A good data analysis requires care, patience, and understanding. It's a collaborative endeavour that should make use of subject-area knowledge wherever possible. Every number has a story to tell, and that story is not always immediately apparent. What did the researcher want to measure? How did they measure it? How did the measurement get turned into a number in a data set? And that's only the beginning, because a typical data set is the product of numerous different measurements, perhaps made on several occasions. Once the pedigree and provenance of each variable in a data set have been determined, the picture they form can be brought into focus, and the underlying patterns can be explored. Sensitivity is paramount: Are the modeling assumptions appropriate? Is something being overlooked? Would a different approach provide more relevant insights?

It seems that the term "crunching the numbers" is most commonly used to refers to what accountants do, and on this I can't comment. But for statistical data analysis, the metaphor is all wrong.
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Mind matters: or mind boggling mind blogging

I just got back from a trip to the San Francisco Bay area. To the left is a photo of a T-shirt I bought at The Tech Museum of Innovation in San Jose (which is well worth a visit, by the way). Various family members have opined that it's just too geeky to wear in public, but what do I care? It certainly encapsulates some of my recent thoughts about consciousness (together with humour, one of the mind's stranger characteristics).

I just finished reading Mind : A Brief Introduction by John Searle, which is a fairly accessible work on the philosophy of mind. It seems that some people believe that scientific study of the workings of the brain will eventually reveal all the secrets of the mind. Even if that were true, we're obviously a long way from a good understanding of the brain. On this point, here's a quotation my mother pointed me to:
If the human brain were so simple
That we could understand it,
We would be so simple
That we couldn't.

- Emerson M. Pugh (as quoted by George E. Pugh, Emerson's son in G.E. Pugh, The Biological Origin of Human Values, 1977, p. 154)
Hmmm ... not sure I agree, but maybe there's something to it.

In any case, the brain and the mind are not the same thing. I think I'm probably quoting John Searle in saying that "The mind is what the brain does." Understanding how the brain works, through the methods of neurophysiology and cognitive science, can inform our understanding of the mind, but the scientific method only goes so far.

The mind is certainly not unique in this respect. For example, science may inform an understanding of music (through the physics of sound, our auditory system, and the brain's response to music), but there is more to music—and likewise other aesthetic experiences—than science. Likewise, science may inform an understanding of ethics (through evolutionary biology), but surely notions of right and wrong go beyond biology. My point here is that many of the things that concern us (and I haven't even touched language, literature, culture, or politics) are not entirely—or perhaps not even primarily—matters of science.

Incidentally, mathematics seems to me the clearest example of something to which the scientific method has no application. Mathematics proceeds not by empirical observation but by deductive reasoning. Of course, as a scientist, I place enormous value on the scientific method, but I don't think that reality is exclusively physical.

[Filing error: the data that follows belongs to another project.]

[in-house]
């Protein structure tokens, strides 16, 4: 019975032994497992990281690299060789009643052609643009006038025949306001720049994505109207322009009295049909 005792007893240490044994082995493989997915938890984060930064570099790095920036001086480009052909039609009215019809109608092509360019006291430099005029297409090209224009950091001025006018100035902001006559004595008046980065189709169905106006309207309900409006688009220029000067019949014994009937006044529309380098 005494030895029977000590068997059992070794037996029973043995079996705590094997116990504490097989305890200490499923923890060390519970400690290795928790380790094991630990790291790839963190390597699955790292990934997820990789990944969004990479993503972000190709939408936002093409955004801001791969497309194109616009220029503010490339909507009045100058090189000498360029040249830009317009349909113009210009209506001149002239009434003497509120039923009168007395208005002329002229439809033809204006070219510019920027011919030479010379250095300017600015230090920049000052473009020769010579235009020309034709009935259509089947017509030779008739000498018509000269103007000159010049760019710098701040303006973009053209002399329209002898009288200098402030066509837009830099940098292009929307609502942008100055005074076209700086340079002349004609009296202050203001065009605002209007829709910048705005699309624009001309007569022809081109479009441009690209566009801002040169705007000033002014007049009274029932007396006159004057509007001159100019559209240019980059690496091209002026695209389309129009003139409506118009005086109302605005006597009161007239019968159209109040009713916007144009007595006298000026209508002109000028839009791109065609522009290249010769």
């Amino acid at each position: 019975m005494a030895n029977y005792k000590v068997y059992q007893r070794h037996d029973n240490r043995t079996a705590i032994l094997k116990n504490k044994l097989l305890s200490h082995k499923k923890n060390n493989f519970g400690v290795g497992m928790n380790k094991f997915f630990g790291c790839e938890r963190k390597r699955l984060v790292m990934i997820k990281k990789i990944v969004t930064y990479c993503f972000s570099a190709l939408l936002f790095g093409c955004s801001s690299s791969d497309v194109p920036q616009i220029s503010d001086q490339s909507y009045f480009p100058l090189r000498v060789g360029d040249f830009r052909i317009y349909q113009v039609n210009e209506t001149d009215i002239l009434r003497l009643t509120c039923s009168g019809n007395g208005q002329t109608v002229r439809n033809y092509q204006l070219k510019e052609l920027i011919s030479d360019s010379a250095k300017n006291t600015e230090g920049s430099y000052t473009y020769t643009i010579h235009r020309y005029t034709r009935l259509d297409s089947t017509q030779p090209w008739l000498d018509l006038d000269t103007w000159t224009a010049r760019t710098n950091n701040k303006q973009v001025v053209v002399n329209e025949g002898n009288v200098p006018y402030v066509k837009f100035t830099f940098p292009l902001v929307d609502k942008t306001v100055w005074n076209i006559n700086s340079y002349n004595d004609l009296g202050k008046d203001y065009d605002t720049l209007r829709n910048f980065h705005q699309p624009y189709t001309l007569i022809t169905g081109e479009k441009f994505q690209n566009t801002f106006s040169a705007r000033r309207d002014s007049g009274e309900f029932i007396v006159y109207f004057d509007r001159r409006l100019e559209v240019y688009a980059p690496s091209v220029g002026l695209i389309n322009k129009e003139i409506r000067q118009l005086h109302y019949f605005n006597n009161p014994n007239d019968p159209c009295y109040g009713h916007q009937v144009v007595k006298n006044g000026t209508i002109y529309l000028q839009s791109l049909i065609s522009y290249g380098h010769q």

Ultimately, what puzzles me most is this: how is it that matter can develop the ability to contemplate itself? To me, this is a fundamental mystery.

Searle explores a number of other mind-boggling mind questions, concerning things like free will and the self. And here's one for the A.I. researchers: Could we create robots who would behave just like humans, but with no mental life at all? Or does consciousness click in at some point? Is free will the key issue?

Finally, here's a link to a piece by Nicholas Humphrey, a theoretical psychologist who has worked on the evolution of human intelligence and consciousness, along with comments from a bunch of people including Daniel Dennett.

I'd be delighted to hear other people's thoughts on this subject ... or should I say, I wouldn't mind hearing what you have to say?
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Thursday, March 02, 2006

Privacy policies

Everywhere you go these days—online and off—there are privacy policies. I presume most of these are boilerplate. It would be nice if there were some standards. Then instead of having to wade through a page of legalese, you might only have to read one or two lines: "We follow privacy standard XYZ except in the following respects ...".

In spite of their verbosity, privacy policies seem like a good thing. I want to know that my private information is kept as private as possible. I don't want my contact details shared with marketers, let alone more personal stuff. It's good to have the rules spelled out in black and white. But let's not kid ourselves: the important stuff is never written down (a piece of wisdom that was imparted to me several years ago, and that I keep returning to).

Now, in a recent post, I noted that even the NSA has a privacy policy (the word ironic seems pathetically inadequate). Which brings me to my point. Intelligence agencies, by their very nature, are the enemies of privacy. But not only do they covertly obtain private information, they have a nasty habit of sharing it with their friends. Consider the infamous case of Maher Arar, a Canadian citizen who suffered an "extraordinary rendition" to Syria, where he was imprisoned and tortured. All kinds of information apparently changed hands between the intelligence agencies of Canada, the U.S., and Syria. Well apparently this wasn't an isolated case: at least three other Canadians
"... were also all detained by the same branch of the Syrian military intelligence where they were interrogated and brutally tortured before eventually being released. None were ever charged with any crime. All of these men say their interrogations were based on information that they believe could only have originated with Canadian investigators."
The quote is from Amnesty International, who is hosting an open letter to the Prime Minister of Canada calling for
"... the government of Canada to launch a fair, independent, comprehensive and public review of the possibility of Canadian complicity in the detention, interrogation and torture of Muayyed Nureddin, Abdullah Almalki and Ahmed Abou El-Maati"
I encourage you to add your name to the petition.